Common Trail Riding Problems: Solutions to Refusals, Rushing Home and Other Undesirable Behaviors: Part 2
By Bob Jeffreys & Suzanne Sheppard
Last month we discussed water crossing in the first installment of our three part series on solutions to common trail riding problems. We’ll now move on to the horse that “jigs” all the way home as soon as we turn in that direction. Why do you suppose he’s so anxious to get back? Let’s analyze the situation. Out on the trail your horse has to carry you, the saddle and other trail items. He must listen to your requests and walk, trot and canter when and where you want, as long as you want. He must calmly deal with ditches, bicycles, joggers, deer, bear, hunters, etc. But now you’ve turned toward home and thoughts of what happen there include being dismounted, untacked, perhaps a good roll, a nice bath, maybe some treats, and then grazing with his paddock mates. You’d probably try to get back just as quickly too if faced with these choices!
If you want to break this cycle you’ll need to change part of the equation. Every once in awhile dismount out on the trail and let your horse enjoy some down time. The when he picks up speed on the way home, if you feel safe, don’t fight it; let him go. In fact, you may even encourage him to go faster. When you arrive at the barn, head straight for the arena and work for at least an hour or so. Refine that trot, execute clean canter departures in a specific lead, develop a more balance stop, a lighter back up, more collection, improve your lateral work, etc. Do some really good training while you work on this other problem and you’ll not only cure his desire to rush home, but you’ll have a more responsive horse as well. Three or four sessions should have him wondering if he really wants to come back at all! In this way, by changing his associations of what goes on when out on the trail (fun!), and what happens back at home (hard work when he rushes),you’ve made his idea become the same as your idea. It’s all about working smarter, not harder!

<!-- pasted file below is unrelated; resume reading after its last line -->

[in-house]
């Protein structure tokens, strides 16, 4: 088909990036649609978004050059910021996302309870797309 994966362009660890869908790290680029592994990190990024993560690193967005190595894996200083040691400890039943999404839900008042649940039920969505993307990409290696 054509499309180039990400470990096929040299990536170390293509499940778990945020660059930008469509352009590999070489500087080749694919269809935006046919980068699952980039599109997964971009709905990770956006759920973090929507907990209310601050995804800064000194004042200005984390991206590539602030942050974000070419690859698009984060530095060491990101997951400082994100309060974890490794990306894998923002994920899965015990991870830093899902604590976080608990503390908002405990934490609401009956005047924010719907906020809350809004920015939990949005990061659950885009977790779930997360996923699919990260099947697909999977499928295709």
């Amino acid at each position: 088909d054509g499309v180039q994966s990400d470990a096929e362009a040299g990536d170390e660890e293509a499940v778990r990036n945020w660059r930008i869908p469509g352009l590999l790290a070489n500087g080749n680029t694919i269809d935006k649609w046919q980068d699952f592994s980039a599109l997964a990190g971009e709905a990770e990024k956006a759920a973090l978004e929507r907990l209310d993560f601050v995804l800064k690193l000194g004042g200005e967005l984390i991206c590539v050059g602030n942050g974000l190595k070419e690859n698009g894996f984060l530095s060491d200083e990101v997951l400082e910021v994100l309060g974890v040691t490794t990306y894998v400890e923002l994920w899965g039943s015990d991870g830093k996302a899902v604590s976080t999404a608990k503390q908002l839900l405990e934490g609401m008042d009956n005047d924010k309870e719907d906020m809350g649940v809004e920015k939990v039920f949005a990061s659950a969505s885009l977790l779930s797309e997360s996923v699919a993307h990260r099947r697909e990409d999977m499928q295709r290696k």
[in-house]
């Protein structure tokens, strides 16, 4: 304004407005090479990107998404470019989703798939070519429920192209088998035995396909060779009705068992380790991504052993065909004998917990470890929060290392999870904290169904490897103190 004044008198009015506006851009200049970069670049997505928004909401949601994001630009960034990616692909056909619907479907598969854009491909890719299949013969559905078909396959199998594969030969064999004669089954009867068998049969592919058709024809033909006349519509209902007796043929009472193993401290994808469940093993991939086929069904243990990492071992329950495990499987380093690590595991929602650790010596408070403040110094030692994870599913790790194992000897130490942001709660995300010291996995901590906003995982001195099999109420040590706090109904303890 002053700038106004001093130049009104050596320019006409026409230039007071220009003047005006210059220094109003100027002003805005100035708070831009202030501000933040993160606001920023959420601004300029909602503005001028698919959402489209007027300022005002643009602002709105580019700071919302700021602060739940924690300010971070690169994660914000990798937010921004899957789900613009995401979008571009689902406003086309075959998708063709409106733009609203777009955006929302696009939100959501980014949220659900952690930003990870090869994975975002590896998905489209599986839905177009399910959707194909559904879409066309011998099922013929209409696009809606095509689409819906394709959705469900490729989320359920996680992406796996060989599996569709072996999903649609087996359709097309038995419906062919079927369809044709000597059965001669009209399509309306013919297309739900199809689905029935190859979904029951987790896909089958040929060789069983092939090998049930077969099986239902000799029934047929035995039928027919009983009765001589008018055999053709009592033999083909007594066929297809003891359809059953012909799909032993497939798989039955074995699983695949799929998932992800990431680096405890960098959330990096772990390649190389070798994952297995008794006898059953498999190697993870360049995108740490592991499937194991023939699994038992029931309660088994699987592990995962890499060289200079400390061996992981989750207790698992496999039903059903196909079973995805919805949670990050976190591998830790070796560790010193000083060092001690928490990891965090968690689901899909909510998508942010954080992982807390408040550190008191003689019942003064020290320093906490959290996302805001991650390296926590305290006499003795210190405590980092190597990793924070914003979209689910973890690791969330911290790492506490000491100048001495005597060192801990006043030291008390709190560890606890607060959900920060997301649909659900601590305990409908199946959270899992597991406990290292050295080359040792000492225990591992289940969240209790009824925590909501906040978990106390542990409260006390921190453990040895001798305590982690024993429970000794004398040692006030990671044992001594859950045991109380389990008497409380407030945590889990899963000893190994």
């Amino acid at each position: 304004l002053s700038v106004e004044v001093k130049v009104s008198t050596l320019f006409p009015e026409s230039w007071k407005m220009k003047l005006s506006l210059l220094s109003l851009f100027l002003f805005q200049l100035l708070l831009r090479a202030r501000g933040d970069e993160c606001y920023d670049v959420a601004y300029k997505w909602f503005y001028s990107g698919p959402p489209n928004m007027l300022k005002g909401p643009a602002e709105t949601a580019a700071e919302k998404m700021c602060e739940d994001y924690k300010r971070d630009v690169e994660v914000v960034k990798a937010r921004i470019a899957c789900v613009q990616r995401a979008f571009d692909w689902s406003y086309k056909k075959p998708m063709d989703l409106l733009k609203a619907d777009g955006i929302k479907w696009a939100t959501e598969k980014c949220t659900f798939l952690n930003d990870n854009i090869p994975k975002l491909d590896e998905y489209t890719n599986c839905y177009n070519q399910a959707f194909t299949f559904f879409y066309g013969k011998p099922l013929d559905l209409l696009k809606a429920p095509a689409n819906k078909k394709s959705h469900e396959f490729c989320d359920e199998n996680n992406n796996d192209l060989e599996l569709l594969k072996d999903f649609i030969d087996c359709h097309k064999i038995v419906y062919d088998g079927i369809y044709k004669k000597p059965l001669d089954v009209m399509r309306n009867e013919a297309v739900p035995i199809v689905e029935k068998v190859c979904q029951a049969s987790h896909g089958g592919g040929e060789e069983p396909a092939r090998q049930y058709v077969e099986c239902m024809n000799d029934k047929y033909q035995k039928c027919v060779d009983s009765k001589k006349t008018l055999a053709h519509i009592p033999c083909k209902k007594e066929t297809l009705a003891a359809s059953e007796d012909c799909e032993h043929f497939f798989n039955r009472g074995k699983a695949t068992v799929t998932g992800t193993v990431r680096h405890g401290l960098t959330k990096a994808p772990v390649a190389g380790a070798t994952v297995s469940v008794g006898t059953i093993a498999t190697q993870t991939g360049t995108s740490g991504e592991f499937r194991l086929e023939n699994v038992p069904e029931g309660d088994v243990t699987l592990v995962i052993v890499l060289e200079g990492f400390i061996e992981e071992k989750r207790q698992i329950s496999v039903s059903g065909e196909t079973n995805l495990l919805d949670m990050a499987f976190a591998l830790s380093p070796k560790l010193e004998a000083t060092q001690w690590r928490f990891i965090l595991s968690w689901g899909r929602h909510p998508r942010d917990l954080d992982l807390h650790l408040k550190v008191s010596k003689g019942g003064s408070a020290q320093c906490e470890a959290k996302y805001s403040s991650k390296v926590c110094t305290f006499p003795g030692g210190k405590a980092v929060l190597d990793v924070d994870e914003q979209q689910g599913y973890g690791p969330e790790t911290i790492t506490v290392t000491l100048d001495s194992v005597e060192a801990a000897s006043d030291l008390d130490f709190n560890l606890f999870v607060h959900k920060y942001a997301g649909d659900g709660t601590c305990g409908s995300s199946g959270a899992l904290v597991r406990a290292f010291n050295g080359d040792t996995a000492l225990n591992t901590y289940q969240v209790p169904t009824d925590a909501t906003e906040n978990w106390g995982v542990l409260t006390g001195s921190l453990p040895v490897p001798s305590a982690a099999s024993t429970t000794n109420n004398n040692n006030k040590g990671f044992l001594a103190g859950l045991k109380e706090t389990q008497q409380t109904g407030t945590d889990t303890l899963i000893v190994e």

The same principal works on the barn sour horse that won’t leave the property. Just work him right there. But get him moving, teaching all those skills you want to teach. As you are trotting figure eights, start drifting away from the barn on one half of the figure and then back toward the barn on the other half. Keep enlarging the figure eight so that you’re gradually getting farther away. You might even let him stop and rest away from the barn, but work harder and faster near the barn. This same approach could be used with one horse remaining in the paddock while you work the other.
Finally, here’s a cooperative exercise for horses that will only go out with their buddy alongside. Get you horse’s buddy’s rider to help out. Tack up and mount both horses, riding side by side in the arena or another safe area with plenty of room. Once the horses are walking together each rider should turn and circle away from the other, one to the left and one to the right. Keep the size of the circles about ten feet, and then meet up and go straight, side by side for a few strides. What you’re doing here is resolving separation anxiety by practicing leaving and coming back together. Continue the exercise in ever-increasing circles, showing the horses that while they are, in fact separating, it is not forever. Repeat at the trot and then the canter.
The next step is to have one horse remain standing still while the other walks forward about ten or fifteen feet away. Halt that horse, and then let the other walkup to him. The key here is to walk calmly. Once this is easy, have the other horse trot off while your horse stands, and then ask him to walk up to his buddy. Then try it at the canter. Be sure that your horse can do this calmly at each gait before you ask him to tolerate being left by his buddy out on the trail, where it is far more challenging. As always, good preparation helps your horse succeed, and avoids testing him to failure.
In the last of our three part series we’ll talk about spooky horses, horses that kick, won’t stop, or get really excited. Until then ride safe!
© Bob Jeffreys 3/09. Bob Jeffreys and Suzanne Sheppard travel nationwide teaching people how to bring out the best in their horses.